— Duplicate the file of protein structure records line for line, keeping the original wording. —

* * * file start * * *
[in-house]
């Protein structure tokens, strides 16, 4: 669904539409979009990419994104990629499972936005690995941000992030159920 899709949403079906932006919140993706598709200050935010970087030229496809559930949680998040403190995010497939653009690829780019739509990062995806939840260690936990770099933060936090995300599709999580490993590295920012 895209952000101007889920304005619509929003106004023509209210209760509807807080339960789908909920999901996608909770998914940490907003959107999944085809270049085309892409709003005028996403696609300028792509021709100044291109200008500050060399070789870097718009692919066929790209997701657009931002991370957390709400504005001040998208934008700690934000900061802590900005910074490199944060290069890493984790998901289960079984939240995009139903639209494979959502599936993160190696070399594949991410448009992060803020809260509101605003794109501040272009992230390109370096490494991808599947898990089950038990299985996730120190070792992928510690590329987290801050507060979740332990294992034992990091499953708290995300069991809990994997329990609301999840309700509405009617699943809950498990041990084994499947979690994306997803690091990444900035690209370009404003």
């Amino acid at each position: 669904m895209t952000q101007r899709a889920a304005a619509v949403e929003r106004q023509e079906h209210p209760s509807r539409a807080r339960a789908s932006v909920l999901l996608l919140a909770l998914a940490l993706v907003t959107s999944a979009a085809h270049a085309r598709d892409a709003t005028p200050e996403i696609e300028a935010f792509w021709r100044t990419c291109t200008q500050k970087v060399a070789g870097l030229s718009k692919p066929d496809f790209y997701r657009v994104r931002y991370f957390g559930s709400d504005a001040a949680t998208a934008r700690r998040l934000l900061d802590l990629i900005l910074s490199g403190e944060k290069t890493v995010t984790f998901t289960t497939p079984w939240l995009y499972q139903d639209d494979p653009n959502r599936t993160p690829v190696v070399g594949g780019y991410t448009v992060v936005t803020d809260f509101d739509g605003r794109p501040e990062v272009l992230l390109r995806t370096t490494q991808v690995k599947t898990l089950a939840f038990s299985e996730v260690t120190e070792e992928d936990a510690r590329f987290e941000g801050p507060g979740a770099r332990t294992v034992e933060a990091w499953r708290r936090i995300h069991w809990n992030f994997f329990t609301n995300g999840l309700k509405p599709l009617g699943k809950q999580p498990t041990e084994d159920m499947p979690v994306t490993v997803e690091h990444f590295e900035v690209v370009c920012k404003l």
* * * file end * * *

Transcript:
[in-house]
């Protein structure tokens, strides 16, 4: 669904539409979009990419994104990629499972936005690995941000992030159920 899709949403079906932006919140993706598709200050935010970087030229496809559930949680998040403190995010497939653009690829780019739509990062995806939840260690936990770099933060936090995300599709999580490993590295920012 895209952000101007889920304005619509929003106004023509209210209760509807807080339960789908909920999901996608909770998914940490907003959107999944085809270049085309892409709003005028996403696609300028792509021709100044291109200008500050060399070789870097718009692919066929790209997701657009931002991370957390709400504005001040998208934008700690934000900061802590900005910074490199944060290069890493984790998901289960079984939240995009139903639209494979959502599936993160190696070399594949991410448009992060803020809260509101605003794109501040272009992230390109370096490494991808599947898990089950038990299985996730120190070792992928510690590329987290801050507060979740332990294992034992990091499953708290995300069991809990994997329990609301999840309700509405009617699943809950498990041990084994499947979690994306997803690091990444900035690209370009404003």
């Amino acid at each position: 669904m895209t952000q101007r899709a889920a304005a619509v949403e929003r106004q023509e079906h209210p209760s509807r539409a807080r339960a789908s932006v909920l999901l996608l919140a909770l998914a940490l993706v907003t959107s999944a979009a085809h270049a085309r598709d892409a709003t005028p200050e996403i696609e300028a935010f792509w021709r100044t990419c291109t200008q500050k970087v060399a070789g870097l030229s718009k692919p066929d496809f790209y997701r657009v994104r931002y991370f957390g559930s709400d504005a001040a949680t998208a934008r700690r998040l934000l900061d802590l990629i900005l910074s490199g403190e944060k290069t890493v995010t984790f998901t289960t497939p079984w939240l995009y499972q139903d639209d494979p653009n959502r599936t993160p690829v190696v070399g594949g780019y991410t448009v992060v936005t803020d809260f509101d739509g605003r794109p501040e990062v272009l992230l390109r995806t370096t490494q991808v690995k599947t898990l089950a939840f038990s299985e996730v260690t120190e070792e992928d936990a510690r590329f987290e941000g801050p507060g979740a770099r332990t294992v034992e933060a990091w499953r708290r936090i995300h069991w809990n992030f994997f329990t609301n995300g999840l309700k509405p599709l009617g699943k809950q999580p498990t041990e084994d159920m499947p979690v994306t490993v997803e690091h990444f590295e900035v690209v370009c920012k404003l």